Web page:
La Plata County Commissioners on Tuesday took no action on whether to weigh in on a lawsuit that seeks a state agency to put public health and the environment above energy interests.
The lawsuit, known as Martinez v. COGCC (Colorado Oil and Gas Conservation Commission), was filed in 2014 by a group of Boulder County teens and advocacy groups, and has gone through several court levels.
Last week, La Plata County Commissioners received a request from plaintiffs to take a stand in the case.
In 2013, the teenagers from Boulder County proposed a new state rule that would prohibit oil and gas drilling “unless the best available science demonstrates, and an independent third-party organization confirms, that drilling can occur in a manner that does not cumulatively, with other actions, impair Colorado’s atmosphere, water, wildlife and land resources, does not adversely impact human health and does not contribute to climate change.”
A year later, the Colorado Oil and Gas Conservation Commission, the state agency that regulates oil and gas, denied the proposed rule, saying it would contradict its charge by state lawmakers to foster “responsible, balanced” development “in a manner consistent with protection of public health, safety and welfare, including the protection of the environment and wildlife resources.”
As a result, the Boulder teens teamed with several advocacy groups to appeal the decision in 2014 to the Denver District Court, which ruled in favor of the COGCC.
But when the teenagers appealed to the Colorado Court of Appeals, a three-judge panel in March agreed that the commission was wrong to interpret its original mandate as a balancing act of protecting public health and resource development.
“Rather, the clear language (of the COGCC’s mission statement) ... mandates that the development of oil and gas in Colorado be regulated subject to the protection of public health, safety and welfare, including protecting of the environment and wildlife resources,” the ruling said.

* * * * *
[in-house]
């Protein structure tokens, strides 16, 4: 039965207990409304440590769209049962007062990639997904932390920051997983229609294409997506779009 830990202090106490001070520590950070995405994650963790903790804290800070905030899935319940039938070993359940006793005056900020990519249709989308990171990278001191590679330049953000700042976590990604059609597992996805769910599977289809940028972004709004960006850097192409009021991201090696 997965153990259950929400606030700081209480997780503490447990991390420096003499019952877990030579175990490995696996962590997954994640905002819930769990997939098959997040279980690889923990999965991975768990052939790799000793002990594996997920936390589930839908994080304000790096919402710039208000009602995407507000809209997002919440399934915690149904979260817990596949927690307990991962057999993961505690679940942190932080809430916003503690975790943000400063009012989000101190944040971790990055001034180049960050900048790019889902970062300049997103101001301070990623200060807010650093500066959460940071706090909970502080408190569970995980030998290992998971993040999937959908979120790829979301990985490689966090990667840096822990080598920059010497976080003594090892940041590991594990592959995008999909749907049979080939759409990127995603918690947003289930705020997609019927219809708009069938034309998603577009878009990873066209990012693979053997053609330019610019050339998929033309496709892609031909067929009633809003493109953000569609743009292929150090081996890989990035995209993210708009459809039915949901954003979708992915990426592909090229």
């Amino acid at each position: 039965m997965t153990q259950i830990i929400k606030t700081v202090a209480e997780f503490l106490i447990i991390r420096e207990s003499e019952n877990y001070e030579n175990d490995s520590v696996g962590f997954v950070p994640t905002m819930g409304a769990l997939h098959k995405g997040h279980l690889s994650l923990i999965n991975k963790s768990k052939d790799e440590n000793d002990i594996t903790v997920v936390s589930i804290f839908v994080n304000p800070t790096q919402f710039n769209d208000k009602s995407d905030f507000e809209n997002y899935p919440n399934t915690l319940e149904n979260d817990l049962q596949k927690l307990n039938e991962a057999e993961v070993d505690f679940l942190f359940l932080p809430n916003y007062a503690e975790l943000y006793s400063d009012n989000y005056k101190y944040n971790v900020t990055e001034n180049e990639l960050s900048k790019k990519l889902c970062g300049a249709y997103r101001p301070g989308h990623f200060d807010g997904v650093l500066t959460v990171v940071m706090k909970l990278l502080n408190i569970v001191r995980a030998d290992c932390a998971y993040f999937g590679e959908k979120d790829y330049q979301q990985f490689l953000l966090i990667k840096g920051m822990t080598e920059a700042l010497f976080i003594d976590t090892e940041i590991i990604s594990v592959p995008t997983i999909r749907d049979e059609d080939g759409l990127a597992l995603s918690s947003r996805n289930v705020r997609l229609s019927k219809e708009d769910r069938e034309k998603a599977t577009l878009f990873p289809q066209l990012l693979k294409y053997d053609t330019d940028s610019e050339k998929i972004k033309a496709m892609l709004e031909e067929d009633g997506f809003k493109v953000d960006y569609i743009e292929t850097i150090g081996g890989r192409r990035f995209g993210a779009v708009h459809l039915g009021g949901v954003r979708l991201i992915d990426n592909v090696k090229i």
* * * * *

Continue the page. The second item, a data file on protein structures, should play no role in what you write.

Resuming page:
The COGCC this spring voted to appeal the state Court of Appeals decision to the Colorado Supreme Court.
La Plata County Commissioners on Tuesday had several options. They could have approved a petition that simply stated they wanted the Supreme Court to hear the case, or they could have approved a petition and sided with either Martinez or the COGCC.
But when La Plata County Commissioner Gwen Lachelt’s motion to join the petition in support of Martinez failed 1-2, the board ultimately took no action on the matter.
Most of those who attended the packed La Plata County board room opposed the Boulder teens’ effort, claiming that if additional regulations are placed on an already declining industry, there could be a risk of losing local jobs and tax revenues.
This year, natural gas property tax revenues account for about 30 percent – or $4.6 million – of the county’s total revenue in 2017. But that number has steadily declined, almost 75 percent since 2010, mostly due to cheap international prices.
“The COGCC has thousands upon thousands of rules and regulations,” said Ignacio resident Patti Buck. “And we shouldn’t burden the industry any further.”
Yet, a few residents in the crowd that wanted to ensure stronger protections for human health and the environment over energy interests said critics always claim when new regulations are proposed it will cripple the industry.
“That’s a lot of hot air, always has been,” said former County Commissioner Wally White. “The industry has adapted, and they’ve done a good job of it.”
Before the vote, a number of citizens demanded Lachelt recuse herself because of her previous advocacy work with environmental groups such as San Juan Citizens Alliance and Earthworks, as well as her current position as executive director of Western Leaders Network, a new, nonprofit, bipartisan organization Lachelt founded that supports pro-conservation efforts.
County Attorney Sheryl Rogers assured the board that Lachelt’s affiliation with those organizations did not pose a conflict of interest, drawing the distinction between conflicts of interest and bias.
“I’m sure all three commissioners have bias and were probably elected in fact because of their respective bias,” Rogers said.
Ultimately, Commissioner Julie Westendorff said it’s likely the Supreme Court will hear the COGCC’s petition, and that the matter is likely to come up again as its decision will have an impact on La Plata County.
“Regardless of which side wins, the implications of that decision will have an impact on our county,” she said. “(If the Supreme Court hears it), then we probably will need to weigh in.”